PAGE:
There’s nothing in the unhinged plotting of the POTA rip offs reviewed during Ape Week that compares to the 16mm-shot, LSD-induced insanity of this 1974 Japanese TV series, Saru no Gundan (Army of the Apes), produced as result of the massive success of the Apes franchise in the Lands of the Rising Sun. And if it all looks Ultraman familiar, that’s because both series were produced by Tsuburaya Productions—and there’s lots of prop and costume recycling afoot.
Retaining the plotting of the 20th Century Fox films, Army of the Apes follows the adventures of a female scientist with two annoying kids who end up cryogenically frozen (Genesis II, anyone?) and awake in a future where apes rule and they spend the rest of the one season, 26-episode run trying to return home. The only difference from the Fox films is that these apes drive jeeps and wear modern-day military-styled uniforms.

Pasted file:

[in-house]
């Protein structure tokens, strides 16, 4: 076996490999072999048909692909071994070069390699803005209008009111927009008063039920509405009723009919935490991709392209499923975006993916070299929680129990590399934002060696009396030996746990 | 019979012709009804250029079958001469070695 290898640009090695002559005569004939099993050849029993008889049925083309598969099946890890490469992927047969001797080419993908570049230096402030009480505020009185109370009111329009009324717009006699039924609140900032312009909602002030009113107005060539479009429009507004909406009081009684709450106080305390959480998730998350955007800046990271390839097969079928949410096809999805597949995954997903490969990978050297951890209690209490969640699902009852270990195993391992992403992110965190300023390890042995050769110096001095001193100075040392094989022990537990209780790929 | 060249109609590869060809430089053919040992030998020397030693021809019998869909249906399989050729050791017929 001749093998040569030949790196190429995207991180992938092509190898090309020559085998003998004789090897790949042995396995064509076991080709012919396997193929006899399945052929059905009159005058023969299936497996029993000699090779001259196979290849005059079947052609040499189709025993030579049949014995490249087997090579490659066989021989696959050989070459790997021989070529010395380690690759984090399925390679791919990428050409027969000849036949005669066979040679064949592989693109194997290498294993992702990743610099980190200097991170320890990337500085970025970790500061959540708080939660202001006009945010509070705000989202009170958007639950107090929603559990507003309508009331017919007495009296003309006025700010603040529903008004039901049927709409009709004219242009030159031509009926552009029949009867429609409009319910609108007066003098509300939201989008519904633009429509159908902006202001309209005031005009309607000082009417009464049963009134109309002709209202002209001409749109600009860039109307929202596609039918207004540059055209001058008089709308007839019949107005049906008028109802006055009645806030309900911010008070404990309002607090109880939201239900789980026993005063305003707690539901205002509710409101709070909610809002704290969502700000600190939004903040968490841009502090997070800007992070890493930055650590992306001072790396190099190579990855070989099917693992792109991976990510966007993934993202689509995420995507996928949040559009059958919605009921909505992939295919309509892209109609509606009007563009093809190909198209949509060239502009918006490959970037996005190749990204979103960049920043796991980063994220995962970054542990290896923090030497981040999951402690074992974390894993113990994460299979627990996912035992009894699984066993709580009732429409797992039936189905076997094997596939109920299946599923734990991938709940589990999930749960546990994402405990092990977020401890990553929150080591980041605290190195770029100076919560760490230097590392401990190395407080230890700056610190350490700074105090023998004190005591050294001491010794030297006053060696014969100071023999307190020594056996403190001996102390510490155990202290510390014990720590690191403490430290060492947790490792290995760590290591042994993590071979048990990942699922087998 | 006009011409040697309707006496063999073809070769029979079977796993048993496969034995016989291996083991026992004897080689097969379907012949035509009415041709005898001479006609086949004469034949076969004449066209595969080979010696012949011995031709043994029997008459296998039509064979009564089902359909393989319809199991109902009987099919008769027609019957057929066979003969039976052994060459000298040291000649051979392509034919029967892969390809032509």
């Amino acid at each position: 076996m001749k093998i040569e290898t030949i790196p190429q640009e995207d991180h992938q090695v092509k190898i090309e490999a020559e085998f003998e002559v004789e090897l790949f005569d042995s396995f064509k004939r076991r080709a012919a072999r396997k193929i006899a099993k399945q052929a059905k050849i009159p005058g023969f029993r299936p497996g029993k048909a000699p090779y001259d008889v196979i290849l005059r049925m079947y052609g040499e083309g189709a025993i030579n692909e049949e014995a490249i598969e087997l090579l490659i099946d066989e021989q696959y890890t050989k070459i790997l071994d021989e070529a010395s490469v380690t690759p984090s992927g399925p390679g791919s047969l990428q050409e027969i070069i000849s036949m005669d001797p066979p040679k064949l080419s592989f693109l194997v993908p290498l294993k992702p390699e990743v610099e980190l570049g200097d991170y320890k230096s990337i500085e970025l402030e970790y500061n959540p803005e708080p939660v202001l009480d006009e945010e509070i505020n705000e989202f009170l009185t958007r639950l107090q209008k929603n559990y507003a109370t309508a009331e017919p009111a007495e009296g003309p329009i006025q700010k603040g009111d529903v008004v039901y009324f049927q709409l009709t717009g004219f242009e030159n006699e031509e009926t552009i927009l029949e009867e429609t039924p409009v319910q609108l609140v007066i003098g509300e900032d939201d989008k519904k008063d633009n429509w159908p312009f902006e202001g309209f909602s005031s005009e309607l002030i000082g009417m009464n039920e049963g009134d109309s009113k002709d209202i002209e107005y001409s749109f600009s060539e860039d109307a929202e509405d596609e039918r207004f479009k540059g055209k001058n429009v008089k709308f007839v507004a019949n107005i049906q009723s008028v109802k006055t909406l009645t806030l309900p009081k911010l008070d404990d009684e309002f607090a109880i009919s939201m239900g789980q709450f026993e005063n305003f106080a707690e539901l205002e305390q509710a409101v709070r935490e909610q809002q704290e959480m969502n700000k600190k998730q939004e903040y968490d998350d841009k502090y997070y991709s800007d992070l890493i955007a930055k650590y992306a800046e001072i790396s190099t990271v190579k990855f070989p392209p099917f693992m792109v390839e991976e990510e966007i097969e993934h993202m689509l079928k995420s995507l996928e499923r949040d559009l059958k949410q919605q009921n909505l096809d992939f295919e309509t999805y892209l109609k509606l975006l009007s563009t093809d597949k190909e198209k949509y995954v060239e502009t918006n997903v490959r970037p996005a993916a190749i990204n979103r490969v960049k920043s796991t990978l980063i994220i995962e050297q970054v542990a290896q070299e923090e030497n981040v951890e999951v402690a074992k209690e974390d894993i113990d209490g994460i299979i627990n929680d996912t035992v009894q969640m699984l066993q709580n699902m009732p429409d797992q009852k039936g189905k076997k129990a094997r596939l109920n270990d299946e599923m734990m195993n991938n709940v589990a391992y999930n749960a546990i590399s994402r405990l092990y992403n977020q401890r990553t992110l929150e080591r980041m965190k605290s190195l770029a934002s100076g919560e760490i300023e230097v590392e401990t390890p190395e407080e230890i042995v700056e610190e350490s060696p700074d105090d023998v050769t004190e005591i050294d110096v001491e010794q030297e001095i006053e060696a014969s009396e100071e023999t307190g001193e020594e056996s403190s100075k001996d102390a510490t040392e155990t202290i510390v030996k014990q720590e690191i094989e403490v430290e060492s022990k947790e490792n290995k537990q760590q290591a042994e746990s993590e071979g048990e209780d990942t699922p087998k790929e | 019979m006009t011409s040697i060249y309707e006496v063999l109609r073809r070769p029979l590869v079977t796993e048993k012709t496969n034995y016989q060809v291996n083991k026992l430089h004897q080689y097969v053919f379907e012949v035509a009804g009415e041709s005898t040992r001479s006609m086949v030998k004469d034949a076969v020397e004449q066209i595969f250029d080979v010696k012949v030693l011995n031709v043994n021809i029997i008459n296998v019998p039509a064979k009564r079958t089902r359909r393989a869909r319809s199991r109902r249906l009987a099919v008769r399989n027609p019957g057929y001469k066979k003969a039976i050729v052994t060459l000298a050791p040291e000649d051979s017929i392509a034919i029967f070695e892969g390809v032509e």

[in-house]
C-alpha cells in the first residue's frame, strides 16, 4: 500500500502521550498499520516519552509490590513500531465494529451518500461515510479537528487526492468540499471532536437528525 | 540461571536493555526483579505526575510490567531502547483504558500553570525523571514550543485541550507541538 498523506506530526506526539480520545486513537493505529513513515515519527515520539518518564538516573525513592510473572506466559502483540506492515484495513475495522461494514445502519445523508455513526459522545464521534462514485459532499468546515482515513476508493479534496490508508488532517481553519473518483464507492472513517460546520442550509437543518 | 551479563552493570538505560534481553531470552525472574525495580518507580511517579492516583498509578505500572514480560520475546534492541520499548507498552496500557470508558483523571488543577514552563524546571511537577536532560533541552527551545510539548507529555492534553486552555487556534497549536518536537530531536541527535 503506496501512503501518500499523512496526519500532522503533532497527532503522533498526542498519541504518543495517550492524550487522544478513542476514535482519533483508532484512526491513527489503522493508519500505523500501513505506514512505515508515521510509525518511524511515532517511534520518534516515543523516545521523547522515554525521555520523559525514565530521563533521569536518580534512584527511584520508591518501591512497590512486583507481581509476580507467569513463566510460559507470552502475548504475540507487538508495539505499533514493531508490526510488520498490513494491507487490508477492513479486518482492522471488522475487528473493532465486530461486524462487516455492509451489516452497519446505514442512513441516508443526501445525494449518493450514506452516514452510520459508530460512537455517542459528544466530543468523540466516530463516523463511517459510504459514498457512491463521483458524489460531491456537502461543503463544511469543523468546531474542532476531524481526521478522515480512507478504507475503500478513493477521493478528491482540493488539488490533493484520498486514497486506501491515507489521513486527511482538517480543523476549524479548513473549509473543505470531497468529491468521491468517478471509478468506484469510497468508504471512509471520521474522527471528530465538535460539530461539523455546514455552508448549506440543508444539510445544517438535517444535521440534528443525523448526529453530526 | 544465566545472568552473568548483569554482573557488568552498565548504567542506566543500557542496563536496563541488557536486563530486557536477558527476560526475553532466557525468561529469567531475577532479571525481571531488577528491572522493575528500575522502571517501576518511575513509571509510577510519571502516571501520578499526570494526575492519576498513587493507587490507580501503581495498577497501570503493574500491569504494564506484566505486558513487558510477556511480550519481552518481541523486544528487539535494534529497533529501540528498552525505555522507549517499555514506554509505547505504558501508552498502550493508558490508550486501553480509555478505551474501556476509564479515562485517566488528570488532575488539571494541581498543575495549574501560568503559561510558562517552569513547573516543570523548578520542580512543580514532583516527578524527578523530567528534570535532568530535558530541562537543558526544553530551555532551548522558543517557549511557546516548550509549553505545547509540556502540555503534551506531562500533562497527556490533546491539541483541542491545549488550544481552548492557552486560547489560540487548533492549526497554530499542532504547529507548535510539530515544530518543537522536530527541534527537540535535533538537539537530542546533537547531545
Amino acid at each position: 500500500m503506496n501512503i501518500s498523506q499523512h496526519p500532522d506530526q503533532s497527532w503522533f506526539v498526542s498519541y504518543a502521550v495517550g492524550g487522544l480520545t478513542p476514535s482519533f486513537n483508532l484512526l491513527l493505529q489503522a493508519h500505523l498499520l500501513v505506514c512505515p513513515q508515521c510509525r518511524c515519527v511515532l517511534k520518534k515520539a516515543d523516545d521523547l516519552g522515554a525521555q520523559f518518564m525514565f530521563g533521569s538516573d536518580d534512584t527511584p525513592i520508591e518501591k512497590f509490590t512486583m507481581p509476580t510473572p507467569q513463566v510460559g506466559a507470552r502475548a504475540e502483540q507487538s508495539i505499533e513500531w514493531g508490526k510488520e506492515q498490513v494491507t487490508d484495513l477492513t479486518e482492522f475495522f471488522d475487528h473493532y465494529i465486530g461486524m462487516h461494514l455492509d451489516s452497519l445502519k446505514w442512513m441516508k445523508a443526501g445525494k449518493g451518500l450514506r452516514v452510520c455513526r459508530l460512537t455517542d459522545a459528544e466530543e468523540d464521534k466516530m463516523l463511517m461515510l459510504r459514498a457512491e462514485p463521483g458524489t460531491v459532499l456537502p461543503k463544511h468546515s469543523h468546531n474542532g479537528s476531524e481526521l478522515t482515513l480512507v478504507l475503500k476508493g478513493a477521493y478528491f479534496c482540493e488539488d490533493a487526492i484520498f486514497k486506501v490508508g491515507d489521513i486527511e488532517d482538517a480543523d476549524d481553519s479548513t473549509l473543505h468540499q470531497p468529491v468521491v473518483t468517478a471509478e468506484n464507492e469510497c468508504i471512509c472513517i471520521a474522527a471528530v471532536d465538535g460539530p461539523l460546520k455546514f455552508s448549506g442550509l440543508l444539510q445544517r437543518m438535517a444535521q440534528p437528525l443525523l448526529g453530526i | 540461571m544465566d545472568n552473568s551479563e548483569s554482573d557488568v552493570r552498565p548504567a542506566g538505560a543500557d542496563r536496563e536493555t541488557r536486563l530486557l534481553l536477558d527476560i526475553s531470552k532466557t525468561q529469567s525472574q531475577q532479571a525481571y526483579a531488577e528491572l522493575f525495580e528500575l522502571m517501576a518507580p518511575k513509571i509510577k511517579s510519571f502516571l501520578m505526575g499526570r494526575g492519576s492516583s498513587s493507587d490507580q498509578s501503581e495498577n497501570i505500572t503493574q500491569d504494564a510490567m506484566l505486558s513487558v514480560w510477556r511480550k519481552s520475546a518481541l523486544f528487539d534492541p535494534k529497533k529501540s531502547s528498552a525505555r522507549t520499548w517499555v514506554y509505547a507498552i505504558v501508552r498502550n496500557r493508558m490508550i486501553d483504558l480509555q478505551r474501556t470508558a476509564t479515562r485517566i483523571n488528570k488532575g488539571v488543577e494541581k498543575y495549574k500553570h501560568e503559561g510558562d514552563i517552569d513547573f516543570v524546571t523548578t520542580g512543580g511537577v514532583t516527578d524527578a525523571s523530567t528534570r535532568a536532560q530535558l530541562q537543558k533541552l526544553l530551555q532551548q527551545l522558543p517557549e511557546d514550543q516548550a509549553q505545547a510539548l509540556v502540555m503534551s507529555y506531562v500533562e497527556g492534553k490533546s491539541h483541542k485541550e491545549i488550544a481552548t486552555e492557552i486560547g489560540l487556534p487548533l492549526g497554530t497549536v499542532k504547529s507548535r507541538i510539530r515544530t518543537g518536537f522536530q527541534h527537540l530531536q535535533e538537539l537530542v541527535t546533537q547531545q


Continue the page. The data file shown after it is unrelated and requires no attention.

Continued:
It wasn’t until 1987 that English-speaking audiences got to experience Japan’s POTA contribution—mostly through a 1991-Season 3 spoofing on Mystery Science Theater 3000. That 1987 print came courtesy of prolific U.S television producer Sandy Frank (Lassie, The Lone Ranger, the Japanese anime series Battle of the Planets) who edited the series into a 94-minute feature film known as Time of the Apes, which ran on broadcast and cable outlets (TNT’s Monster Vision shingle) in 1987 and as a VHS issue in 1988.